Brace yourself! “Poshtels”, “Braggies” and wearable electronics are all the rage on the travel circuit. Well, that’s according to the WTM Global Trends Report 2015 released earlier this month in association with Euromonitor International. Fiona Davern chose her top three trends from the list:
- “Poshtels” popularity
Stylish, design-led hostels – aka “poshtels” – are top of mind for cost-conscious Brits and “value-driven” international holiday-makers. Poshtels bring together two previously disparate elements: luxury and hostel. According to Business Insider: “The poshtel has been referred to by many as one of the defining travel trends of this year, partly because the accommodations are starting to spread from Europe to America.”
According to the WTM Global Trends Report 2014, Generator Hostels Executive Chairman Carl Michel said: “The term ‘poshtel’ identifies the lifestyle hostels that have sprung up, as distinct from the more basic hostels. It highlights the desire to have a more differentiated offering – it’s not about being the absolute cheapest anymore.”
The report says the hostels segment in the UK is set to grow 3% over the 2013-2018 period, reaching sales of £216 million in 2018. The number of hostels forecast by the end of 2018 is 653.
To see what poshtels are all about, check out well-know European brand Generator, which has locations in Barcelona, Berlin, Copenhagen, Dublin, Hamburg, London, Paris, Rome, and Venice.
- “Braggies”, the new selfies
Holiday-makers take “braggie” photos and upload them instantly to social media – within 10 minutes of arriving at their hotels, according to the report. The trend was recognised by Hotels.com last year. Laura Watts from Hotels.com said: “Sharing our holiday snaps is nothing new. However, in the age of social media, we’re becoming more competitive when letting everyone know how great our holidays actually are – and, of course – making sure we’re in the shot looking good too.”
The most popular and shared hotel braggies were the hotel window view, the bed in your hotel room and the landscape.
Now the world’s top hotel chains are harnessing the power of social media and promoting the trend by linking the activity to rewards schemes. Consumers can braggie their way to mini bar credits, discounted meals and even room upgrades.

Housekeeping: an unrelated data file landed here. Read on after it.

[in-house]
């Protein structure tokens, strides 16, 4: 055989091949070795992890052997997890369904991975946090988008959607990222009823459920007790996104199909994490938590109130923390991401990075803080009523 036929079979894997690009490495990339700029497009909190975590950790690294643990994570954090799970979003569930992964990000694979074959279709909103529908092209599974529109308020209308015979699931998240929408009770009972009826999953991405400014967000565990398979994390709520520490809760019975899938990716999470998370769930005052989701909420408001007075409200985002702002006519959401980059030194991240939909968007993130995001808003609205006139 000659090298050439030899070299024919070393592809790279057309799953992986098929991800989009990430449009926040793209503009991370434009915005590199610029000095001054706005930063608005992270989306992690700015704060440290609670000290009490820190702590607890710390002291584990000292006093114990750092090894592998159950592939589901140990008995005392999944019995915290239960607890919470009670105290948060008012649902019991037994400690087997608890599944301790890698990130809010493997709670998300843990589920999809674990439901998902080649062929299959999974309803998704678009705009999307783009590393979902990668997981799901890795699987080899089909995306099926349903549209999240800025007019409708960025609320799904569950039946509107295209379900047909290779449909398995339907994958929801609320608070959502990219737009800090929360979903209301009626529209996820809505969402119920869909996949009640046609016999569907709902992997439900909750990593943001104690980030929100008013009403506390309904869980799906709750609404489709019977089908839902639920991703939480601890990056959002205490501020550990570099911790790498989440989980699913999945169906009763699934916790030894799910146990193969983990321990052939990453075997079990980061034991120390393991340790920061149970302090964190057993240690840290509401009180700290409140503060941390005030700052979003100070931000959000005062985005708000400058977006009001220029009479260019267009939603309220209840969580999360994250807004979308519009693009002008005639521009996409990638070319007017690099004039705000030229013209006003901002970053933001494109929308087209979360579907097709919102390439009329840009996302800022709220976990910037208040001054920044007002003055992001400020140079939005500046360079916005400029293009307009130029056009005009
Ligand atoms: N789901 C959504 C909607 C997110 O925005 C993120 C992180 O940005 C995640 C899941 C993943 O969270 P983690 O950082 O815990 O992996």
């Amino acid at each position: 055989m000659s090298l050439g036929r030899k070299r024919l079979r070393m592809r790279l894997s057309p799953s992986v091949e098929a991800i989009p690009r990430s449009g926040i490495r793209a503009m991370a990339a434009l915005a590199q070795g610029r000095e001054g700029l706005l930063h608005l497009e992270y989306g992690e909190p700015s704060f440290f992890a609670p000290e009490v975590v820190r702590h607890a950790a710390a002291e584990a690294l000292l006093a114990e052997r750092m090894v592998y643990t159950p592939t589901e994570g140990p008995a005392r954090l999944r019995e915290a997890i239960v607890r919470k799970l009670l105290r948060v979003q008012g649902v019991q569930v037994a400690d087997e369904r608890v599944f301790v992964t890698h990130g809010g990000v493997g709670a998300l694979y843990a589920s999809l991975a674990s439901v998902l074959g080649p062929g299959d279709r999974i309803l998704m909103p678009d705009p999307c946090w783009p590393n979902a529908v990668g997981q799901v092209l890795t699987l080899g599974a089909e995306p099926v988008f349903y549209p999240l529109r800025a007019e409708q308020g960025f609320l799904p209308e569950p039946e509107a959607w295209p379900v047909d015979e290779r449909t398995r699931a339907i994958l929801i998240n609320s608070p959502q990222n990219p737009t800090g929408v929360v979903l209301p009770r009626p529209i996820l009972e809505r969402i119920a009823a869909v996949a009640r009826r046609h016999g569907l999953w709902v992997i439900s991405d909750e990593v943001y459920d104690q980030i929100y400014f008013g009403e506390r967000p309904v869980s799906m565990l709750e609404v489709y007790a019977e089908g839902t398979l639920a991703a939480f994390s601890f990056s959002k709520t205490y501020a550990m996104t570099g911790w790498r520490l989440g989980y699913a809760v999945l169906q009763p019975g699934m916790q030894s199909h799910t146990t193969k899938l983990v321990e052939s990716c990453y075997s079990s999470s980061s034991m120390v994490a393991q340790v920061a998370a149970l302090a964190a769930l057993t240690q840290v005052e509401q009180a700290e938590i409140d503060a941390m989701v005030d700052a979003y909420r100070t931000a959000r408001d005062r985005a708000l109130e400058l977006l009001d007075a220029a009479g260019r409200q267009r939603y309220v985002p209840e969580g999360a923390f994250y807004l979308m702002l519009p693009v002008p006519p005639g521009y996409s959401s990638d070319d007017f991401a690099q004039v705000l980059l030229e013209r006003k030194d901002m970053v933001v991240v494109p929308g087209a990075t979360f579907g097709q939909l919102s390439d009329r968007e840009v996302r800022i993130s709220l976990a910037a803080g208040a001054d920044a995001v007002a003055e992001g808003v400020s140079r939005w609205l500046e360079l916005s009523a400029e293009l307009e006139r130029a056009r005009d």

“Braggies are another example of how social media is now seen by many big travel brands as a mainstream activity while offering new and exciting ways to engage guests”, said World Travel Market’s Senior Director, Simon Press. “It was only a matter of time before travel companies jumped on the trend of selfies to engage and encourage loyalty and repeat bookings among their customers.”
The report suggests that hotel chains could utilise the trend to connect with guests in markets like China, Brazil, Argentina and the Middle East where “social media usage is growing very fast”.
But, warns Caroline Bremner, Euromonitor International’s Head of Travel and Tourism: “These trends also create a new challenge for operators: customer reviews and spontaneous uploads mean service needs to be flawless in order to maintain a strong reputation”.
- Wearable electronics
The report forecasts that, while Samsung, Google and Sony already have wearable devices on the market, Apple’s iWatch (which launched in South Africa in October), will be “the catalyst for widespread adoption”.
According to the report, Dara Khosrowshahi, Expedia Inc’s CEO said: “We build the technology so that those same notifications can easily go to a Google Glass or someone’s watch… You have to build your technology with very flexible architecture, so that notifications can be sent to basically any device.” Expedia Inc has an app for the Samsung Galaxy Gear watch and is currently in development with one for Google Glass.
The report predicts that wearable tech will be a mainstream consumer product by 2016, with internet-connected devices forecast to rise from nine million units sold globally in 2013 to 180 million in 2016.
“Already some big travel brands are embracing wearable technology as part of their customer service and distribution mix,” says Press. “But the big change will come [with the launch of the iWatch]. Its smartphones and tablets fundamentally changed the travel industry and its watch is likely to have the same impact.”
Bremner added: “Wearable technology will become mainstream across geographies and all sectors of the travel industry need to be prepared. When businesses such as Expedia are already preparing their systems accordingly, the rest of the industry needs to take note.”